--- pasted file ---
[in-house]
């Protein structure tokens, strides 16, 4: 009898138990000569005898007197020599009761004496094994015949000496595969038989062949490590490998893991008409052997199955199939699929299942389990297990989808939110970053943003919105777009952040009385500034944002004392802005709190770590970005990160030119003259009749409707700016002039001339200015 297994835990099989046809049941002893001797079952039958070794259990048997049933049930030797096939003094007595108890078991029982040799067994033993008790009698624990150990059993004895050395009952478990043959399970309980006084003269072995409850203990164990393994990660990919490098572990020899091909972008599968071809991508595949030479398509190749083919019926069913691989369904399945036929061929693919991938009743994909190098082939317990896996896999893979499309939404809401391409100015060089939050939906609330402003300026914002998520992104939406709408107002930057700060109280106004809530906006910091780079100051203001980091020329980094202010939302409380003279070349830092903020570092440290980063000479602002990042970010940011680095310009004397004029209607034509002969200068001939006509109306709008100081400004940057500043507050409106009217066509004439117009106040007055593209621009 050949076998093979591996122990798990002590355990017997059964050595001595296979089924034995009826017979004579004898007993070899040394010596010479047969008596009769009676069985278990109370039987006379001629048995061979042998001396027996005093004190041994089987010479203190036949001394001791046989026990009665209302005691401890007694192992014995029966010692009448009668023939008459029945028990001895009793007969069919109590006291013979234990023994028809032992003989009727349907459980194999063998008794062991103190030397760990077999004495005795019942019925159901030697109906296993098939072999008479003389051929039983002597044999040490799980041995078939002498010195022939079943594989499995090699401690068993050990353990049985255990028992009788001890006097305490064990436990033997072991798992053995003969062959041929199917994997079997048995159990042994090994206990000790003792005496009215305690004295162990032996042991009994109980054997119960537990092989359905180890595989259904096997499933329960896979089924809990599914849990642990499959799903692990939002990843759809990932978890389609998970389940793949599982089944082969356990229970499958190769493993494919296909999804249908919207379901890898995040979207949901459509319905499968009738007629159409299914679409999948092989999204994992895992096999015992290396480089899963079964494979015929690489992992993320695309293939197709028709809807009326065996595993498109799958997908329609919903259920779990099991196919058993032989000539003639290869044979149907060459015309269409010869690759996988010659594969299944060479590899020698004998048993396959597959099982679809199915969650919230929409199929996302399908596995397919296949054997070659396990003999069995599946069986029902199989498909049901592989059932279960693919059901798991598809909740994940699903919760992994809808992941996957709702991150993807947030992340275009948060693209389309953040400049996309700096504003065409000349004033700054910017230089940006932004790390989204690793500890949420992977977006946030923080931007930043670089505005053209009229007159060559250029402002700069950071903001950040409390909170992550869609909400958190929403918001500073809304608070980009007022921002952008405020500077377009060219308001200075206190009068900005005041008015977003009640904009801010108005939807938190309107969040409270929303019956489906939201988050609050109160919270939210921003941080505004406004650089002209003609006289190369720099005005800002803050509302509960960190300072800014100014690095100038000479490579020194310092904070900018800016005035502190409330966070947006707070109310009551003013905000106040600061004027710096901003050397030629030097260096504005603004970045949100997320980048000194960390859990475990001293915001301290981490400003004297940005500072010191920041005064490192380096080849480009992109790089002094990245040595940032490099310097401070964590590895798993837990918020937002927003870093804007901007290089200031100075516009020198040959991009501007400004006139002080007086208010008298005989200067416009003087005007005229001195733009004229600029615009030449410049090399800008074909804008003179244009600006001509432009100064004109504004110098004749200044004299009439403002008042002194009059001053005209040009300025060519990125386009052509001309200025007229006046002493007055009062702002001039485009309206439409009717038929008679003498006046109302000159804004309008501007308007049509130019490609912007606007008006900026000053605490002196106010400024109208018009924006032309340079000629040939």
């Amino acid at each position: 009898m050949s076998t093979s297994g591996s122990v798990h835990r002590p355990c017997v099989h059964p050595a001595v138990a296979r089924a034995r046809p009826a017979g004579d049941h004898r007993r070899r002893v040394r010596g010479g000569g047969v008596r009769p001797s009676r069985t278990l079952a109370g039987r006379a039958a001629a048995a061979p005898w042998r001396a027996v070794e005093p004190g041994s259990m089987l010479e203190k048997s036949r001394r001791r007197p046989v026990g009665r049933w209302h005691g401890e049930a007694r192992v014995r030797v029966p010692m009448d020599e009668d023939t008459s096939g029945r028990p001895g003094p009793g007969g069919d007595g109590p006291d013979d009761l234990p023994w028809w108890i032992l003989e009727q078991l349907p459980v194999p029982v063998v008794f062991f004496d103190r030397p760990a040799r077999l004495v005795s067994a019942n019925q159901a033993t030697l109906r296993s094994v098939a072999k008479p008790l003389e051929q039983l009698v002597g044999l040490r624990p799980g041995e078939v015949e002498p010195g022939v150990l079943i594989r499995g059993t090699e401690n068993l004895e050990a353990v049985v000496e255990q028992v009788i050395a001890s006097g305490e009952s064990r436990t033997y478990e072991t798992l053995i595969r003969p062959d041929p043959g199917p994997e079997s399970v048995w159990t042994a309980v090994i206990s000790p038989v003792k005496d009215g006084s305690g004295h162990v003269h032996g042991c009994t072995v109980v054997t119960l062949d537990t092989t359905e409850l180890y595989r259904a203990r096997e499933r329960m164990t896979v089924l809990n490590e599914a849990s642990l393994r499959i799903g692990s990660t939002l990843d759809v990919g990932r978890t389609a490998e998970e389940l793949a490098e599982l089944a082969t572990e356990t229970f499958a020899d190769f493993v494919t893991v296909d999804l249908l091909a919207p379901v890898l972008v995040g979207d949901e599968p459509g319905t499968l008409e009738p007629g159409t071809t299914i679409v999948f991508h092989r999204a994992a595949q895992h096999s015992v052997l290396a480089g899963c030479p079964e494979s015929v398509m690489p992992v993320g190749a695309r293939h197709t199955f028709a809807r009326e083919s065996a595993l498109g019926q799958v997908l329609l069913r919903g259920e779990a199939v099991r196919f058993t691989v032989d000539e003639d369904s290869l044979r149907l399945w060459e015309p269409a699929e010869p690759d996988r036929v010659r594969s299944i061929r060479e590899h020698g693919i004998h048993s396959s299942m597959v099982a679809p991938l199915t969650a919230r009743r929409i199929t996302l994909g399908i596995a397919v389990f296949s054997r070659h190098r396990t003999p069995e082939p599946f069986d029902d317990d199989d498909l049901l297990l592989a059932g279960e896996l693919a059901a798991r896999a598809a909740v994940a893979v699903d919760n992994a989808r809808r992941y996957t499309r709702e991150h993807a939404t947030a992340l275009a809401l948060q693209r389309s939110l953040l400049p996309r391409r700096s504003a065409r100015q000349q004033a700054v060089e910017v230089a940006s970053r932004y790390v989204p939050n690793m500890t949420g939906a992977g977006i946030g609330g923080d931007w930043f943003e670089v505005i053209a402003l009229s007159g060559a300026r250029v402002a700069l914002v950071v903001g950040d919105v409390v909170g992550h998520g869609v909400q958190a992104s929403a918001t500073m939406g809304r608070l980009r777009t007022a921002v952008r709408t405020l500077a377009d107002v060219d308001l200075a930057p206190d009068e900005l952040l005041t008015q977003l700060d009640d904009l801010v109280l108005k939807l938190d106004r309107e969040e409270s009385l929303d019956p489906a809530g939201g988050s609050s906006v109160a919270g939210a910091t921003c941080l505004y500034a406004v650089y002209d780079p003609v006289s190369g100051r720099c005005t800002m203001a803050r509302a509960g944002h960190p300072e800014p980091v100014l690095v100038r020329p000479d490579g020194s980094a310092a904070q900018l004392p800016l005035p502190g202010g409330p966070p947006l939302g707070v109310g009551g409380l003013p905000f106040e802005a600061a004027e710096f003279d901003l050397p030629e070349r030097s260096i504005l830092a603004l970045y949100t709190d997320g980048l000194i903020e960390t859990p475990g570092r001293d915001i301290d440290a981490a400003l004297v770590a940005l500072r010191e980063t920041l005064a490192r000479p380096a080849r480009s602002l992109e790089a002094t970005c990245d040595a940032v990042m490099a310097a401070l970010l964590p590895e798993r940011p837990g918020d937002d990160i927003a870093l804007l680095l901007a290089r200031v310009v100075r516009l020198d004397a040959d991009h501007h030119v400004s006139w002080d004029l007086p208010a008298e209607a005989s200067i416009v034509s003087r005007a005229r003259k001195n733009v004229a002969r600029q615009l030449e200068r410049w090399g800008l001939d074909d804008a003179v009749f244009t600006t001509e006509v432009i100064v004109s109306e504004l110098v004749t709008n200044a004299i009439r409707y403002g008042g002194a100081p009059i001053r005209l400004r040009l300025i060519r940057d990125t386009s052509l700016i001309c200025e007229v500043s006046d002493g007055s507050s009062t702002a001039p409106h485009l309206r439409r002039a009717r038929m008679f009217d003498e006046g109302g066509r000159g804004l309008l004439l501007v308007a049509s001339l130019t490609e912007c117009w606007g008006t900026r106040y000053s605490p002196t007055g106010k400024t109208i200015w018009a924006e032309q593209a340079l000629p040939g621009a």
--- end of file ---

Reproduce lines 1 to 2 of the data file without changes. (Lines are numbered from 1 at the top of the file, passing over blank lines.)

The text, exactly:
[in-house]
């Protein structure tokens, strides 16, 4: 009898138990000569005898007197020599009761004496094994015949000496595969038989062949490590490998893991008409052997199955199939699929299942389990297990989808939110970053943003919105777009952040009385500034944002004392802005709190770590970005990160030119003259009749409707700016002039001339200015 297994835990099989046809049941002893001797079952039958070794259990048997049933049930030797096939003094007595108890078991029982040799067994033993008790009698624990150990059993004895050395009952478990043959399970309980006084003269072995409850203990164990393994990660990919490098572990020899091909972008599968071809991508595949030479398509190749083919019926069913691989369904399945036929061929693919991938009743994909190098082939317990896996896999893979499309939404809401391409100015060089939050939906609330402003300026914002998520992104939406709408107002930057700060109280106004809530906006910091780079100051203001980091020329980094202010939302409380003279070349830092903020570092440290980063000479602002990042970010940011680095310009004397004029209607034509002969200068001939006509109306709008100081400004940057500043507050409106009217066509004439117009106040007055593209621009 050949076998093979591996122990798990002590355990017997059964050595001595296979089924034995009826017979004579004898007993070899040394010596010479047969008596009769009676069985278990109370039987006379001629048995061979042998001396027996005093004190041994089987010479203190036949001394001791046989026990009665209302005691401890007694192992014995029966010692009448009668023939008459029945028990001895009793007969069919109590006291013979234990023994028809032992003989009727349907459980194999063998008794062991103190030397760990077999004495005795019942019925159901030697109906296993098939072999008479003389051929039983002597044999040490799980041995078939002498010195022939079943594989499995090699401690068993050990353990049985255990028992009788001890006097305490064990436990033997072991798992053995003969062959041929199917994997079997048995159990042994090994206990000790003792005496009215305690004295162990032996042991009994109980054997119960537990092989359905180890595989259904096997499933329960896979089924809990599914849990642990499959799903692990939002990843759809990932978890389609998970389940793949599982089944082969356990229970499958190769493993494919296909999804249908919207379901890898995040979207949901459509319905499968009738007629159409299914679409999948092989999204994992895992096999015992290396480089899963079964494979015929690489992992993320695309293939197709028709809807009326065996595993498109799958997908329609919903259920779990099991196919058993032989000539003639290869044979149907060459015309269409010869690759996988010659594969299944060479590899020698004998048993396959597959099982679809199915969650919230929409199929996302399908596995397919296949054997070659396990003999069995599946069986029902199989498909049901592989059932279960693919059901798991598809909740994940699903919760992994809808992941996957709702991150993807947030992340275009948060693209389309953040400049996309700096504003065409000349004033700054910017230089940006932004790390989204690793500890949420992977977006946030923080931007930043670089505005053209009229007159060559250029402002700069950071903001950040409390909170992550869609909400958190929403918001500073809304608070980009007022921002952008405020500077377009060219308001200075206190009068900005005041008015977003009640904009801010108005939807938190309107969040409270929303019956489906939201988050609050109160919270939210921003941080505004406004650089002209003609006289190369720099005005800002803050509302509960960190300072800014100014690095100038000479490579020194310092904070900018800016005035502190409330966070947006707070109310009551003013905000106040600061004027710096901003050397030629030097260096504005603004970045949100997320980048000194960390859990475990001293915001301290981490400003004297940005500072010191920041005064490192380096080849480009992109790089002094990245040595940032490099310097401070964590590895798993837990918020937002927003870093804007901007290089200031100075516009020198040959991009501007400004006139002080007086208010008298005989200067416009003087005007005229001195733009004229600029615009030449410049090399800008074909804008003179244009600006001509432009100064004109504004110098004749200044004299009439403002008042002194009059001053005209040009300025060519990125386009052509001309200025007229006046002493007055009062702002001039485009309206439409009717038929008679003498006046109302000159804004309008501007308007049509130019490609912007606007008006900026000053605490002196106010400024109208018009924006032309340079000629040939």